Friday, 19 October 2007

Co-pilot to Fossil Bluff

Today i got one of the first co-pilot flights of the season with a trip out to Fossil Bluff to drop off the 'open up' crew and just make sure that the skidoos started before i left as they had been standing under a tarp for 7 months. Everything went smoothly and apart from one tarp being ripped open and a machine being full of frozen snow! When we landed it was -18 Celsius but with not a breath of wind we soon acclimatised. My self above with our Twin Otter for the day 'Ice cold Katy'.

The trip down to Fossil Bluff is spectacular and some of the best sights are seen on this 2Hr flight. The mountains are really beautiful and in them the sediment layers can be seen so clearly. Fossil Bluff is aptly named as there are thousands of fossils within a stones throw in any direction.

One the way down Rob, or meteorologist spotted a 'corona' sort of like a circular rainbow which was projected onto the ice below us. At one and totally coincidental point, the shadow of our plane appeared right in the center. Unfortunately the picture doesn't do the sighting justice, it was truly spectacular!

Fossil Bluff from the cockpit window. This base will now act as a refueling depot until the end of the summer season in February. The base is made up of 3 or 4 painted huts, with the main hut having a Rayburn, 4 comfortable bunks and lots of food. It is really cozy inside and is a bit of a holiday camp giving ample opportunity for plenty of baking which later gets sent down to Sky Blue. Sky Blue is an even deeper field base which will get opened up next week.
This flight really reminded me what an amazing continent i am on and how lucky i am to be here!

Thursday, 18 October 2007

Dash 7 having just landed for the first time this season!

On Monday morning the Dash 7 returned to Rothera. Altogether about ten people got off the plane. Some here for the summer and some here for the next 18 months. My replacement in the workshop was on the flight so already i have started my hand over period. It is great to see new faces and more importantly taste the fresh fruit and veg!! I can't describe how good it tasted and how it felt biting into a green crunchy, juicy apple after over 7 months!!

Sunday, 14 October 2007

Twin Otter Fly by

DC3 taking off

Borek Planes

On Saturday our first planes of the summer arrived. These planes belonged to a Canadian company called Ken Borek and were the first planes on the Antarctic continent this season.
The two planes were a DC3 and a Twin Otter

This is the DC3 it is the company's flagship plane. Built in the 1950's it is in great shape. Two years ago its original radial piston engines were changed for turbo prop engines which cost in the region of 2 million pounds!! Fully loaded the plane weighs in at around 15 ton and has a massive wing span of about 95 feet. Needless to say pushing it into our 100 foot wide hanger was a little nerve racking!

The pilots and air mechanics were the first people that we had seen for over 6 months and they greeted us with boxes of fresh food and vegetables. Ummm!
They all left on Saturday and this is the view of the DC3 from below as they did a fly-by.

There was a small amount of work to be done to the Twin Otter. It landed on our gravel runway on wheels, there it was changed to wheeled skis. It then flew up to our snow covered ski way and was then converted to full skis. This is done as where the plane works for the summer season there is a blue ice runway. This conversion reduces the weight of the plane and allows it to carry more weight which is very important when working deep field.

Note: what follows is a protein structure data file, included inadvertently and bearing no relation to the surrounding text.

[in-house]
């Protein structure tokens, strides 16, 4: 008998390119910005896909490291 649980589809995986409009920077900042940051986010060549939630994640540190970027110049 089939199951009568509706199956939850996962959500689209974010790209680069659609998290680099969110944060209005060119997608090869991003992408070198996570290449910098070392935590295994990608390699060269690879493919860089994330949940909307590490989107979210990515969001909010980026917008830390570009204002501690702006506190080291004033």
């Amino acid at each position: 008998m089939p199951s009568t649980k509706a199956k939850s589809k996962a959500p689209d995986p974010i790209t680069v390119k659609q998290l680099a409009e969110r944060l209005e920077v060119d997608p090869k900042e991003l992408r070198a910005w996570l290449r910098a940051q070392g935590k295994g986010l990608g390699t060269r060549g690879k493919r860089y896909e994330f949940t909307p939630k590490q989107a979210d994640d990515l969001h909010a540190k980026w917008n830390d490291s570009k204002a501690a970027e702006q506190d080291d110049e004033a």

This meant that myself and Matthew, my work college had to transport fuel and the Twin Otters skis 4Km over the snow to the ski way. It was a beautiful day and really reminded me how special this experience is!

Our two Snowcats with the Twin Otter. Not a sight seen everyday. 360 degrees of snow, ice and mountains and me stood in the middle.

Sunday, 7 October 2007

Return of the Dash 7

In exactly one week from now the Dash 7 and two Twin Otter planes are due back here at Rothera. They have been away for about 6 months and will be very welcome back for the upcoming field season. On there return they will hopefully bring in mail and fresh fruit and veg after we have been living on mainly tinned and prepacked frozen foods for the last 6 months.
When the planes return there will be plenty of chances to get off base to Skyblue and Fossil Bluff bases and maybe further into the field to do some depo work.


About three weeks ago myself and Matthew, my fellow vehicle engineer got the go ahead from Head office in Cambridge to start the snow clearing around base and in particular the runway and apron area around the hanger to allow the planes to land when they return on the 15th of October. We were both now about fed up with the consistent poor weather and being stuck in the garage working on skidoo's hence were delighted to get outdoors.
We have been working long hours over the last three weeks and unfortunately woken some mornings to find that a blow in the night and heavy snowfall has put us back where we started, however over the last week the weather has improved considerably and the runway is now clear for the planes which are due back next Sunday!!

Friday, 5 October 2007

Seal Pups

Last weekend we had a beautiful day and the opportunity arose for a trip out on the boats.
Two boats with eight of us headed out to the Islands and ended up at Ancourage Island. There we hoped to see some Weddell seal pups and sure enough on one of the beaches we found six proud mothers with their pups. Unfortunately i do not have a fancy SLR camera and the light was very poor but still managed to get some good photos of these very cute little seal pups.